ìI would have to take two trains and two buses ... It just makes it very inconvenient for me to depend on the [transit] system on a regular basis.î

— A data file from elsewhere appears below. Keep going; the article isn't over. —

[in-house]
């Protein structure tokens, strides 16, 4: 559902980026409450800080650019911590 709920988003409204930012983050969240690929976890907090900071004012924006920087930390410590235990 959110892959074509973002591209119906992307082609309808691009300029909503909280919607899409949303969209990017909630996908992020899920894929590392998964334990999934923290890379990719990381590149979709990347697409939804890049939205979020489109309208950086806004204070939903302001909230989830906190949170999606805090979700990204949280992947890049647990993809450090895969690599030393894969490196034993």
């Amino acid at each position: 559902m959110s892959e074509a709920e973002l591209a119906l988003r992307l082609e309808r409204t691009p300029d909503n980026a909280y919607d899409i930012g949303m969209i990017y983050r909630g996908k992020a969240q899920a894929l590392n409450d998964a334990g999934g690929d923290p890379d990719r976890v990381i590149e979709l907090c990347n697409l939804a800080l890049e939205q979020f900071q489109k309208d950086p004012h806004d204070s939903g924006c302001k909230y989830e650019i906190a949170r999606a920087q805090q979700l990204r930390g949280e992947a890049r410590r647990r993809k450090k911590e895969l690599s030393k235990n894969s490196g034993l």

Seems like the reason most anyone would give for not using transit. But what's interesting here is that this comment comes from a Washington, D.C. Metro transit board member. In fact, it's worth having a look at the whole quotation: "My travel, my destinations and my time frame make it very difficult for me to use the system," she said. "I would have to take two trains and two buses.... It just makes it very inconvenient for me to depend on the system on a regular basis." Turns out, when asked by the Washington Post, only five out of 10 board members said they rode the system regularly (two others refused to talk, so it's probably safe to file them under "infrequent transit user"). Not one is a daily user, and most have either never ridden a Metro bus or can't remember the last time they did. The Philadelphia Inquirer found similar results after questions SEPTA board members: Only four of 14 members interviewed use the system at least twice a week. No wonder transit agencies so often pursue sexy but expensive projects that do little to improve transportation, and then fail to do the boring and cheap things that really would improve transit service.